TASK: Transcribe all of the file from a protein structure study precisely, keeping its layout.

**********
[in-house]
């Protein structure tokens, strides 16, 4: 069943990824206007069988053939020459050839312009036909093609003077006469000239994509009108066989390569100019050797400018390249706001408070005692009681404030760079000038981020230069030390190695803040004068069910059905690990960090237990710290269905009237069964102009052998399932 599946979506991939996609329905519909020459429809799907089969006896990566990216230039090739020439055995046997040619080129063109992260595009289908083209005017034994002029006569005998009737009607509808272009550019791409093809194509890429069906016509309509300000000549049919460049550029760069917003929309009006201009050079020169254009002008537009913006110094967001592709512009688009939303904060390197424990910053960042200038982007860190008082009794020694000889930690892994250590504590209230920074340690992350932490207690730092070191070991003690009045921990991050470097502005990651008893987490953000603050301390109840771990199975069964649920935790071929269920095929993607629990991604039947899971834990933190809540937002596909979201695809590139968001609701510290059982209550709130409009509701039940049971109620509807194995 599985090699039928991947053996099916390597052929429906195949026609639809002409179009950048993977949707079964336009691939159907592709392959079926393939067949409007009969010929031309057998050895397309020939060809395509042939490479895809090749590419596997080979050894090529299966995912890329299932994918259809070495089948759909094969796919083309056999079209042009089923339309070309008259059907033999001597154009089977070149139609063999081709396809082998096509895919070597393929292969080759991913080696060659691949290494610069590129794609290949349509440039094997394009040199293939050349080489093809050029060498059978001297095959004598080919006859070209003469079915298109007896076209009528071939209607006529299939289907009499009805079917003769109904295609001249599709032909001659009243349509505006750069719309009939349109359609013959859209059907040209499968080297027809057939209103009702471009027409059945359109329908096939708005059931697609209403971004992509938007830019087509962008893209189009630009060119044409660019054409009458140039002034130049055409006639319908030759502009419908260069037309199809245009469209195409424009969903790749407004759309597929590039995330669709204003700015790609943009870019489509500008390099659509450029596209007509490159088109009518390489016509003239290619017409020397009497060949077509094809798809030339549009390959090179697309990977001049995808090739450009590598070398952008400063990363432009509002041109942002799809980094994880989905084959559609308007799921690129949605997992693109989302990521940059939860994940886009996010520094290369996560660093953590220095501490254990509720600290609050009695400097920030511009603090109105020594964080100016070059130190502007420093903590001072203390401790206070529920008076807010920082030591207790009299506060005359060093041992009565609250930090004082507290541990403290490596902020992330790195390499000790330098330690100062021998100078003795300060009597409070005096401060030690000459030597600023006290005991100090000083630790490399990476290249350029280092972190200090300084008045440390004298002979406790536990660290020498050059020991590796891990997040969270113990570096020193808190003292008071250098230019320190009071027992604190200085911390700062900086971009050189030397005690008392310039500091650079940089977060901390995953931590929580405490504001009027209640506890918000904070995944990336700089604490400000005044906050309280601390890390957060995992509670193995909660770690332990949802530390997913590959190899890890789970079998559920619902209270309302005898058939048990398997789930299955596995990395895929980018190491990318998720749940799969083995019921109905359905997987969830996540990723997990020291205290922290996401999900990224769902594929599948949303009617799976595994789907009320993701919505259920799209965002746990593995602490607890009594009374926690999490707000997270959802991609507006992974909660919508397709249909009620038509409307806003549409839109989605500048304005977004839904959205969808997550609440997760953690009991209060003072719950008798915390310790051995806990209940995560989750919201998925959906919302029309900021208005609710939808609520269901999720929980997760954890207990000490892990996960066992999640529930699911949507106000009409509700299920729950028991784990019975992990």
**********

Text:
[in-house]
């Protein structure tokens, strides 16, 4: 069943990824206007069988053939020459050839312009036909093609003077006469000239994509009108066989390569100019050797400018390249706001408070005692009681404030760079000038981020230069030390190695803040004068069910059905690990960090237990710290269905009237069964102009052998399932 599946979506991939996609329905519909020459429809799907089969006896990566990216230039090739020439055995046997040619080129063109992260595009289908083209005017034994002029006569005998009737009607509808272009550019791409093809194509890429069906016509309509300000000549049919460049550029760069917003929309009006201009050079020169254009002008537009913006110094967001592709512009688009939303904060390197424990910053960042200038982007860190008082009794020694000889930690892994250590504590209230920074340690992350932490207690730092070191070991003690009045921990991050470097502005990651008893987490953000603050301390109840771990199975069964649920935790071929269920095929993607629990991604039947899971834990933190809540937002596909979201695809590139968001609701510290059982209550709130409009509701039940049971109620509807194995 599985090699039928991947053996099916390597052929429906195949026609639809002409179009950048993977949707079964336009691939159907592709392959079926393939067949409007009969010929031309057998050895397309020939060809395509042939490479895809090749590419596997080979050894090529299966995912890329299932994918259809070495089948759909094969796919083309056999079209042009089923339309070309008259059907033999001597154009089977070149139609063999081709396809082998096509895919070597393929292969080759991913080696060659691949290494610069590129794609290949349509440039094997394009040199293939050349080489093809050029060498059978001297095959004598080919006859070209003469079915298109007896076209009528071939209607006529299939289907009499009805079917003769109904295609001249599709032909001659009243349509505006750069719309009939349109359609013959859209059907040209499968080297027809057939209103009702471009027409059945359109329908096939708005059931697609209403971004992509938007830019087509962008893209189009630009060119044409660019054409009458140039002034130049055409006639319908030759502009419908260069037309199809245009469209195409424009969903790749407004759309597929590039995330669709204003700015790609943009870019489509500008390099659509450029596209007509490159088109009518390489016509003239290619017409020397009497060949077509094809798809030339549009390959090179697309990977001049995808090739450009590598070398952008400063990363432009509002041109942002799809980094994880989905084959559609308007799921690129949605997992693109989302990521940059939860994940886009996010520094290369996560660093953590220095501490254990509720600290609050009695400097920030511009603090109105020594964080100016070059130190502007420093903590001072203390401790206070529920008076807010920082030591207790009299506060005359060093041992009565609250930090004082507290541990403290490596902020992330790195390499000790330098330690100062021998100078003795300060009597409070005096401060030690000459030597600023006290005991100090000083630790490399990476290249350029280092972190200090300084008045440390004298002979406790536990660290020498050059020991590796891990997040969270113990570096020193808190003292008071250098230019320190009071027992604190200085911390700062900086971009050189030397005690008392310039500091650079940089977060901390995953931590929580405490504001009027209640506890918000904070995944990336700089604490400000005044906050309280601390890390957060995992509670193995909660770690332990949802530390997913590959190899890890789970079998559920619902209270309302005898058939048990398997789930299955596995990395895929980018190491990318998720749940799969083995019921109905359905997987969830996540990723997990020291205290922290996401999900990224769902594929599948949303009617799976595994789907009320993701919505259920799209965002746990593995602490607890009594009374926690999490707000997270959802991609507006992974909660919508397709249909009620038509409307806003549409839109989605500048304005977004839904959205969808997550609440997760953690009991209060003072719950008798915390310790051995806990209940995560989750919201998925959906919302029309900021208005609710939808609520269901999720929980997760954890207990000490892990996960066992999640529930699911949507106000009409509700299920729950028991784990019975992990």